The former Maple Mountain star and son of former BYU running back Kalin Hall (and perhaps an even more athletic mother Holly, a former BYU gymnast) has been working with acclaimed quarterback guru and former Cougar great John Beck all summer, though his travels to and from Southern California haven't received as much airtime on ESPN as those of ex-BYU signal caller Zach Wilson.

"I'm definitely utilizing everything I can from anybody who has something great to offer me," said Hall of training with Beck, as well as his longtime QB coach Dustin Smith. "I think it's great to take a little bit here and there, and just find what works for you.

"I think once you work with (Beck), you realize how applicable everything is to the game. It's not just drills where you do it in a box and you're just moving in a three-by-three space. Plus, playing at BYU and all those accolades he has, his reputation and the way he understands the football helps him understands it's not just what you do on the field. He's one of the brightest minds I've ever seen … and he's a great dude."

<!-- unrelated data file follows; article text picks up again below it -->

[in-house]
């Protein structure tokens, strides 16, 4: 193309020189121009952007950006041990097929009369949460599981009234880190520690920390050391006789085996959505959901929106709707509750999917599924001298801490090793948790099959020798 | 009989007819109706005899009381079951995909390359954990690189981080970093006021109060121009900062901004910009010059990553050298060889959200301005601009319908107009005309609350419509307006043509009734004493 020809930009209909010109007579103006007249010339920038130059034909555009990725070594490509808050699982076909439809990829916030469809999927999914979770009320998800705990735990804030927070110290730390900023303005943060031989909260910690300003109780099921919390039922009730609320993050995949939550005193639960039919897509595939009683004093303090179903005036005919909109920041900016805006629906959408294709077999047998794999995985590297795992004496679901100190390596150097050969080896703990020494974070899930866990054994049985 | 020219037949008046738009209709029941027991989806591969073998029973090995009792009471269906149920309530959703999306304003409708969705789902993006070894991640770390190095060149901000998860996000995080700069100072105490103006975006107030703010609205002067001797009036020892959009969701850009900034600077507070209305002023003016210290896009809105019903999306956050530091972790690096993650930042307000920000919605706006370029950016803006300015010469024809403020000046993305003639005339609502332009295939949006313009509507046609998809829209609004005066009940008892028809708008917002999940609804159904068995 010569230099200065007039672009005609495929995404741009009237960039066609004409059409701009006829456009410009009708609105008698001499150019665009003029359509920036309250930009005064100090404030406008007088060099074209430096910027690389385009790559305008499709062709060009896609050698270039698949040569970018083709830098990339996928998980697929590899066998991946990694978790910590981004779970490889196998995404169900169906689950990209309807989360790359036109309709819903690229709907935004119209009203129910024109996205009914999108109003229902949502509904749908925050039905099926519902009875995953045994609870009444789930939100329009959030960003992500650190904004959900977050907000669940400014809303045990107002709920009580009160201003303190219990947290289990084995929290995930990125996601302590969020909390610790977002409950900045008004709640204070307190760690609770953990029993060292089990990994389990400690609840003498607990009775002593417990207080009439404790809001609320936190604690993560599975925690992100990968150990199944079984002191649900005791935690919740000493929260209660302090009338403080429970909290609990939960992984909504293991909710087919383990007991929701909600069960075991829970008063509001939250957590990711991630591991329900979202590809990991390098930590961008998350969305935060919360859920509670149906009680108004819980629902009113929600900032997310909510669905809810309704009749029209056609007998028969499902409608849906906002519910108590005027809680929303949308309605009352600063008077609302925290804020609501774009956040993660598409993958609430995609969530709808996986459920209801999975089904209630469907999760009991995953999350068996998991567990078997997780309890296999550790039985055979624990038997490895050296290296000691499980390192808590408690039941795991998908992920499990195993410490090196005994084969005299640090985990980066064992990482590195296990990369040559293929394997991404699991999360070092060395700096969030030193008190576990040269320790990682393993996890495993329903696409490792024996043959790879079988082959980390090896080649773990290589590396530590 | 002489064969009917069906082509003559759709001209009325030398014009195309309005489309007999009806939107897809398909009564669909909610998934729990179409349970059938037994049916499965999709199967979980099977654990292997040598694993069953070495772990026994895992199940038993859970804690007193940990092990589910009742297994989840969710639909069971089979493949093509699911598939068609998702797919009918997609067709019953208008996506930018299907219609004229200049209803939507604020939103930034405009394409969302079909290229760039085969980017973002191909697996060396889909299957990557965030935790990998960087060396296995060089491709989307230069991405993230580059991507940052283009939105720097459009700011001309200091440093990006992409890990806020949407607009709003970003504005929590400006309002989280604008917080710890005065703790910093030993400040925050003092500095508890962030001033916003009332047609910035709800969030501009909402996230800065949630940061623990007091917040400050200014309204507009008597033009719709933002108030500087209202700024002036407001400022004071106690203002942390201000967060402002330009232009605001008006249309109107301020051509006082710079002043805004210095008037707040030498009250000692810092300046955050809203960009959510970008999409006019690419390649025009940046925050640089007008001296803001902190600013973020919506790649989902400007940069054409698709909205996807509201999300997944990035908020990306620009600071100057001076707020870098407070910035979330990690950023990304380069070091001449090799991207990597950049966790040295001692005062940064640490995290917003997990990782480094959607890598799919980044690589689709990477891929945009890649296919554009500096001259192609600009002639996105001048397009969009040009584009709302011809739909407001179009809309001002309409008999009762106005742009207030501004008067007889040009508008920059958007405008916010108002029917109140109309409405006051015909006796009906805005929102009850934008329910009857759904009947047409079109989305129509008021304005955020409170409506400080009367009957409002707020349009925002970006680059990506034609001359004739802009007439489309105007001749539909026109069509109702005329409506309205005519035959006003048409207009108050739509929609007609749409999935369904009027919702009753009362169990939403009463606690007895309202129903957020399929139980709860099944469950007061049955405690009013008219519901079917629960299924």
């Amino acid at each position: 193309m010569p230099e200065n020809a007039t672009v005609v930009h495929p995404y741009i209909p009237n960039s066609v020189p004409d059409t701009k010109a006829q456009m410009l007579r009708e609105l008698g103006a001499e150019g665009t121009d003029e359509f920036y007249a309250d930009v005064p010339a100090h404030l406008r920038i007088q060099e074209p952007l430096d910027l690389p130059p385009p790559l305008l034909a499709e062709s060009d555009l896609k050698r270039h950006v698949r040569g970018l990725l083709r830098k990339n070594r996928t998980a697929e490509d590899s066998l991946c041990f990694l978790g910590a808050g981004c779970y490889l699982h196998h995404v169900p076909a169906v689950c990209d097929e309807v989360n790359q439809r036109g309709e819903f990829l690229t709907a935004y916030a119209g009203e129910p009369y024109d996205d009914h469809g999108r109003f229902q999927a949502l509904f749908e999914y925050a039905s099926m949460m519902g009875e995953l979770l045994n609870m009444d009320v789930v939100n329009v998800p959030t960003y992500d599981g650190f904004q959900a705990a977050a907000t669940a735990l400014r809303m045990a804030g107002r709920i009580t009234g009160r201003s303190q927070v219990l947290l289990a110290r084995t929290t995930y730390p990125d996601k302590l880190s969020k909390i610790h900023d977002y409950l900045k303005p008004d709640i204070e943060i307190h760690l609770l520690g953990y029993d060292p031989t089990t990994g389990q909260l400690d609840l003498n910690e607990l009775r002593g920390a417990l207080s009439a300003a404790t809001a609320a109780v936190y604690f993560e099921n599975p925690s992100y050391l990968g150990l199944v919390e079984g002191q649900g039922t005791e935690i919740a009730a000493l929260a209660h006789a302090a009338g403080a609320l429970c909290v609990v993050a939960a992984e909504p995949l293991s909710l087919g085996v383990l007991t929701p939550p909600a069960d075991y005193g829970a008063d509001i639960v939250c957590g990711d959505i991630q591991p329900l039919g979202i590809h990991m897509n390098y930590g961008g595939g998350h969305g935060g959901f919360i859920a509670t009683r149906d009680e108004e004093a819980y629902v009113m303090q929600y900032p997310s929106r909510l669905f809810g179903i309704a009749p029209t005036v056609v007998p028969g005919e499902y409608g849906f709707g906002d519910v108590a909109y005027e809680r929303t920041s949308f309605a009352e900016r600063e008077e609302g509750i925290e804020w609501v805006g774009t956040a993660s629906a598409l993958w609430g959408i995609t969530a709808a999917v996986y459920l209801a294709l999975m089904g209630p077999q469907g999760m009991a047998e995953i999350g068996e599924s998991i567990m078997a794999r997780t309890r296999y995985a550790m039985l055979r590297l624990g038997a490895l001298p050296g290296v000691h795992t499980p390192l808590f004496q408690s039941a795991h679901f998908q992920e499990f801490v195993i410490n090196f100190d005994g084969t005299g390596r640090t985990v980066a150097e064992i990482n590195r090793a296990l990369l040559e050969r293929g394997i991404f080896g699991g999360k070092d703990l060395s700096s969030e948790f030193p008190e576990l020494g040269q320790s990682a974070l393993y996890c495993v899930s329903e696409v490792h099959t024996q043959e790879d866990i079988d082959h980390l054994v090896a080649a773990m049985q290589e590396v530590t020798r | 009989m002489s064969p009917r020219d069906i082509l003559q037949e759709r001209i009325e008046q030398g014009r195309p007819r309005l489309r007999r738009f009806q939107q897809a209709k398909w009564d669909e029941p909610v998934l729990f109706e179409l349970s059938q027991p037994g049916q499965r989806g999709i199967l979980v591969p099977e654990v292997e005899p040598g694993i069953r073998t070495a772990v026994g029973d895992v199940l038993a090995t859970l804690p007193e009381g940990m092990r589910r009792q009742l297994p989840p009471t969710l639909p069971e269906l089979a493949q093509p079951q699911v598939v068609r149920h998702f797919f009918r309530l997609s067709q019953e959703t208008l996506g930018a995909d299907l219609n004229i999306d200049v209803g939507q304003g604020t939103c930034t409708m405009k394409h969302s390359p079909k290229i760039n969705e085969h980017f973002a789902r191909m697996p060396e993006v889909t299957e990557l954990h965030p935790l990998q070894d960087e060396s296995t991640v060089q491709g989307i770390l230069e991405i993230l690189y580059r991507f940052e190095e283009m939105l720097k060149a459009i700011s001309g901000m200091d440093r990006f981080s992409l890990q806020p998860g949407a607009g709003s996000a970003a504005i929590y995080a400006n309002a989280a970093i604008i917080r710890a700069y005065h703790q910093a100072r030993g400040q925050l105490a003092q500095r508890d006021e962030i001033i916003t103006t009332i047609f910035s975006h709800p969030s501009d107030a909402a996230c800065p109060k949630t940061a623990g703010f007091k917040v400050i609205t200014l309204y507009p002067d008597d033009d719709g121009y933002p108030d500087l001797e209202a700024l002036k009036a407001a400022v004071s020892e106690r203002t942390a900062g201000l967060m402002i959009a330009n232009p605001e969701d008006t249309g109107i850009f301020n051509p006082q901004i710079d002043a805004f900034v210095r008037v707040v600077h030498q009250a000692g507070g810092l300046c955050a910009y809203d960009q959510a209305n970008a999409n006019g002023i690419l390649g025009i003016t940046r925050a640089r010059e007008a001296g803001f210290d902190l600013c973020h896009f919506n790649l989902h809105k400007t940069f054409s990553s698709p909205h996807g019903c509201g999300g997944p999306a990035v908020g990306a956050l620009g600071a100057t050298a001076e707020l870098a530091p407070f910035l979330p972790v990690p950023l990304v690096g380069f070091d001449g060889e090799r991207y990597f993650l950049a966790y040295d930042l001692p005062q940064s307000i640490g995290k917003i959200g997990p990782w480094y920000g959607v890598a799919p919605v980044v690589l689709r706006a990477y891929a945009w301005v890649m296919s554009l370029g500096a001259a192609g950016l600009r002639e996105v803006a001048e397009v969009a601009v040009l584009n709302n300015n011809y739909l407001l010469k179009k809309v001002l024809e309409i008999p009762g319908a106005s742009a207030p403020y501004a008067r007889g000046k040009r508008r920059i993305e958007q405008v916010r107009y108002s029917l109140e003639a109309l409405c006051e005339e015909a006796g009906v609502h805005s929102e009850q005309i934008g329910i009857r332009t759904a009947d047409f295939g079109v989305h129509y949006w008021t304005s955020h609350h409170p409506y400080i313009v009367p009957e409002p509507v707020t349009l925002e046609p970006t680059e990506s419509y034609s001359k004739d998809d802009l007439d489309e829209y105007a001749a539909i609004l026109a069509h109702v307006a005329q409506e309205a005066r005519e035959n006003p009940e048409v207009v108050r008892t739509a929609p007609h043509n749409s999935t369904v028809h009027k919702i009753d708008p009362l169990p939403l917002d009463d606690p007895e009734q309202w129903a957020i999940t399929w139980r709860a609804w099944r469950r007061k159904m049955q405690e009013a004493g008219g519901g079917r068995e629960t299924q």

The difference has already been noticeable, with an increased poise in the pocket, command of the offensive playbook, and zip on the ball as he's begun what may be the final fall camp of his collegiate career. Hall hasn't made up his mind if he'll try for the NFL draft after this season, but he admits that's "everybody's dream" — and he's no different than the rest of college football with his desire to turn pro.

But the biggest difference, offensive coordinator Aaron Roderick said, is Hall's leadership three years after being named the first Black starting quarterback in BYU football history.